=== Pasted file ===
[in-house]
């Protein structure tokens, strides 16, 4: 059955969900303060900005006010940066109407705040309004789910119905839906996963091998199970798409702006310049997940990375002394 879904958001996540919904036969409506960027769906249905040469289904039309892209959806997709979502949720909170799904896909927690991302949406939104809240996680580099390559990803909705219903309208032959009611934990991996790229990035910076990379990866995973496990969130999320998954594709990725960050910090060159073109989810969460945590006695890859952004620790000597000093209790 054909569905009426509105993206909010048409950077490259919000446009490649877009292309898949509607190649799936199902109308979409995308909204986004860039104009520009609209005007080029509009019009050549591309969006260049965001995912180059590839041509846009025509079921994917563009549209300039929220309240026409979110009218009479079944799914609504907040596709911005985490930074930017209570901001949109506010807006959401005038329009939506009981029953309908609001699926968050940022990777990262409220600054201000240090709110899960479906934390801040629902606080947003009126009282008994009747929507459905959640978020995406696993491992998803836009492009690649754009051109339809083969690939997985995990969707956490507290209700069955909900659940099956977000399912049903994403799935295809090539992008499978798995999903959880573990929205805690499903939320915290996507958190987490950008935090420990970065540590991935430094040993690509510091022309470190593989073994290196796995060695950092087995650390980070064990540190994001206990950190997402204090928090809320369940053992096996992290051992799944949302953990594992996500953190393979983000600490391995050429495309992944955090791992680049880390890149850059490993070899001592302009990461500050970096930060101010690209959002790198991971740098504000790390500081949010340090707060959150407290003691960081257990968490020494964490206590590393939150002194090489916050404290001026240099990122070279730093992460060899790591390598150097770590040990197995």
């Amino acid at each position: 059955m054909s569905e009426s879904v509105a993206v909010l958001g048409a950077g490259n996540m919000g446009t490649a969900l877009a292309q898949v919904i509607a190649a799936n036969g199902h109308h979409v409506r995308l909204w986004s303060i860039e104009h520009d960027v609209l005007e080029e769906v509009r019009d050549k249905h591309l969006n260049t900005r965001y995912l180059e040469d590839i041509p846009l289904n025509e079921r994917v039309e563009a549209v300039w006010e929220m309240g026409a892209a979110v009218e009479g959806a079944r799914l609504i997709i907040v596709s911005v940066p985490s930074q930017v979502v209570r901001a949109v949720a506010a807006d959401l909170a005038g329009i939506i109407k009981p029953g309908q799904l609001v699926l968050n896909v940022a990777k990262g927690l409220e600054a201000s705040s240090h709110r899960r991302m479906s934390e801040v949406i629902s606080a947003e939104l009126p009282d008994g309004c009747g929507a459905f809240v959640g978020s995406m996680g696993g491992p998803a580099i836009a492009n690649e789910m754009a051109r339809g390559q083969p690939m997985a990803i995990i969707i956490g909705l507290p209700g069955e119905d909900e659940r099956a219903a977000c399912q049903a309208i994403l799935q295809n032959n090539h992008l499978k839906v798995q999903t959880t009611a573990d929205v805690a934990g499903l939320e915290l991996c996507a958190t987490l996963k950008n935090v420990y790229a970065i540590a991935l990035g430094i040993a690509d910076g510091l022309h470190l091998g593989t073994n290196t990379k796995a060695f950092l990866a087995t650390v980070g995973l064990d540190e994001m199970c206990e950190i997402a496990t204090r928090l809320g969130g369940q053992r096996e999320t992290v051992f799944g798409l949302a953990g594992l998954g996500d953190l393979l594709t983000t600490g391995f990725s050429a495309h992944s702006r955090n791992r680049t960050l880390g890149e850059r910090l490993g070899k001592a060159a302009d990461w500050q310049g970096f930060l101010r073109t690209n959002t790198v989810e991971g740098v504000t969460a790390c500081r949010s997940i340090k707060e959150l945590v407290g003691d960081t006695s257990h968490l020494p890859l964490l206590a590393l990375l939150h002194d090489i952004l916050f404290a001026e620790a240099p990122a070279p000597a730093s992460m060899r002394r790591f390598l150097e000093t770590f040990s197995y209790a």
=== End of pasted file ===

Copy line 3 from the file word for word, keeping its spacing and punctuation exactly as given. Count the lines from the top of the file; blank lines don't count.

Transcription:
């Amino acid at each position: 059955m054909s569905e009426s879904v509105a993206v909010l958001g048409a950077g490259n996540m919000g446009t490649a969900l877009a292309q898949v919904i509607a190649a799936n036969g199902h109308h979409v409506r995308l909204w986004s303060i860039e104009h520009d960027v609209l005007e080029e769906v509009r019009d050549k249905h591309l969006n260049t900005r965001y995912l180059e040469d590839i041509p846009l289904n025509e079921r994917v039309e563009a549209v300039w006010e929220m309240g026409a892209a979110v009218e009479g959806a079944r799914l609504i997709i907040v596709s911005v940066p985490s930074q930017v979502v209570r901001a949109v949720a506010a807006d959401l909170a005038g329009i939506i109407k009981p029953g309908q799904l609001v699926l968050n896909v940022a990777k990262g927690l409220e600054a201000s705040s240090h709110r899960r991302m479906s934390e801040v949406i629902s606080a947003e939104l009126p009282d008994g309004c009747g929507a459905f809240v959640g978020s995406m996680g696993g491992p998803a580099i836009a492009n690649e789910m754009a051109r339809g390559q083969p690939m997985a990803i995990i969707i956490g909705l507290p209700g069955e119905d909900e659940r099956a219903a977000c399912q049903a309208i994403l799935q295809n032959n090539h992008l499978k839906v798995q999903t959880t009611a573990d929205v805690a934990g499903l939320e915290l991996c996507a958190t987490l996963k950008n935090v420990y790229a970065i540590a991935l990035g430094i040993a690509d910076g510091l022309h470190l091998g593989t073994n290196t990379k796995a060695f950092l990866a087995t650390v980070g995973l064990d540190e994001m199970c206990e950190i997402a496990t204090r928090l809320g969130g369940q053992r096996e999320t992290v051992f799944g798409l949302a953990g594992l998954g996500d953190l393979l594709t983000t600490g391995f990725s050429a495309h992944s702006r955090n791992r680049t960050l880390g890149e850059r910090l490993g070899k001592a060159a302009d990461w500050q310049g970096f930060l101010r073109t690209n959002t790198v989810e991971g740098v504000t969460a790390c500081r949010s997940i340090k707060e959150l945590v407290g003691d960081t006695s257990h968490l020494p890859l964490l206590a590393l990375l939150h002194d090489i952004l916050f404290a001026e620790a240099p990122a070279p000597a730093s992460m060899r002394r790591f390598l150097e000093t770590f040990s197995y209790a």